BWW Interview: Nancy Rademeyer, Jeff Brooker & Sue Diepeveen on THE SYRINGA TREE at The Drama Factory
THE SYRINGA TREE is a 2019 Standard Bank Ovation Award winner at the National Arts Festival. I was lucky enough to catch a performance at NAF and this production blew me away. It's a very good thing that this production is coming to Cape Town now and more people will get a chance to see this beautiful piece of theatre.
I chatted performer Nancy Rademeyer, director Jeff Brooker and Sue Diepeveen of The Drama Factory about bringing this piece to life and bringing it to Cape Town.
BWW: What drew you to this piece?
Nancy: Thank you very much! Firstly, I was drawn to the piece through how beautifully the story was written. My initial thought was that this is a story that needs to be heard and it would be an honor to be able to tell it. After reading Pamela Gien's acknowledgments, the last paragraph struck me, "And finally, my thanks to the children of South Africa, one and all, whose journeys haunt and inspire me still. I'm grateful every moment. This story goes out into the world for you." These few lines made me fall in love the piece even more.
Jeff: This is actually my third time putting on this piece. My first was in the US at the high school that I went on exchange to. I was looking for a one woman show that could be performed by a young actress, Kyra Rahn, who is now performing professionally in the US, and someone suggested this piece. I wasn't even finished reading it and I was in love. The interesting thing about this piece is it was written after the author had been living in the USA for a while, so it's written in such away that all nationalities can understand its beauty. When I got back from the US, I really wanted to perform this piece to a South African audience. I saw Nancy deliver a monologue during a university practical and I knew I had my next performer for this piece. The thing about casting one person shows is you can't just get the most talented person you know to do the role, you have to find a person who perfectly connects with the piece and will make it seem as if it was their own story. The one-person show is just so personal.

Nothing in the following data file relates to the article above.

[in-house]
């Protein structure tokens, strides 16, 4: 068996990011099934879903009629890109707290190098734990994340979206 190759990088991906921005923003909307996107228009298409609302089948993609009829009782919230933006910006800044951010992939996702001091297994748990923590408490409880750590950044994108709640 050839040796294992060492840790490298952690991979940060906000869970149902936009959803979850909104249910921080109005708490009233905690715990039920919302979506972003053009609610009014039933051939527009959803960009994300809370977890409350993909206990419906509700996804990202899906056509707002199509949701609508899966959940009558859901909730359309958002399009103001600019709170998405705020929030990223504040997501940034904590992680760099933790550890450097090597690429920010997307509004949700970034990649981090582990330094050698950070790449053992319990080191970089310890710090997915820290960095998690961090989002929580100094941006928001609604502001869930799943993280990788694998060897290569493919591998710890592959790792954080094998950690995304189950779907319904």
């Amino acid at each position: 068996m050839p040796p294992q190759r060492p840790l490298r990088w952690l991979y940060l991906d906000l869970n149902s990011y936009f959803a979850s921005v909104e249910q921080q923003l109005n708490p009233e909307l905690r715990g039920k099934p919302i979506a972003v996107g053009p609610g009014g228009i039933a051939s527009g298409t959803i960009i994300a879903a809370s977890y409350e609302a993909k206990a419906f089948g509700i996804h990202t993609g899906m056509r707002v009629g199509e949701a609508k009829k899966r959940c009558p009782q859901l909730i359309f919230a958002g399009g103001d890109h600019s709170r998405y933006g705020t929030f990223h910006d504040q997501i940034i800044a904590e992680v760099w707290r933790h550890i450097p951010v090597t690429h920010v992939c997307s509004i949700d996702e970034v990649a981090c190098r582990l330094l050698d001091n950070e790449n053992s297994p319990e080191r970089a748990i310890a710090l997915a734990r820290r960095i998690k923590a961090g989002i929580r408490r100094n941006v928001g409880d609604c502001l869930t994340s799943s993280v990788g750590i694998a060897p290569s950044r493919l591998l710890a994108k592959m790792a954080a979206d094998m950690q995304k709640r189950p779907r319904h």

BWW: Twenty years on, do you feel that this piece is still relevant to a more modern South African audience?
Nancy: I feel the message of the play is as relevant today as it ever was and out of it we can find some redemption. We were role players then as we are now in a situation beyond our making but within which we make a difference no matter how apparently small. There is the enormous role of kindness and love so far beyond the hatreds and political point scoring.
Jeff: Definitely! This piece speaks so truthfully into our difficult past and is filled with wisdom that we have only just begun to grapple with. There is also such a human element to this piece and connecting to each other's humanity is something that is always relevant and needs to be heard. This is truly a piece where you are forced to think back in your memories and feel things that you never felt before. That is something that can never get old.
BWW: What were the challenges that came up in the casting and rehearsal process?
Jeff: This is one massive work for a singular actress! I always was nervous about burnout and overworking Nancy during this process. It's so easy to push too hard when there is only one performer in the room. However, through careful communication we were able to make self-care the number one priority in the process.
BWW: As a performer who didn't live through the Apartheid years, how did you find the process of delving into such an intensely emotional piece? And how do you feel about telling this story that must feel so real to so many South Africans?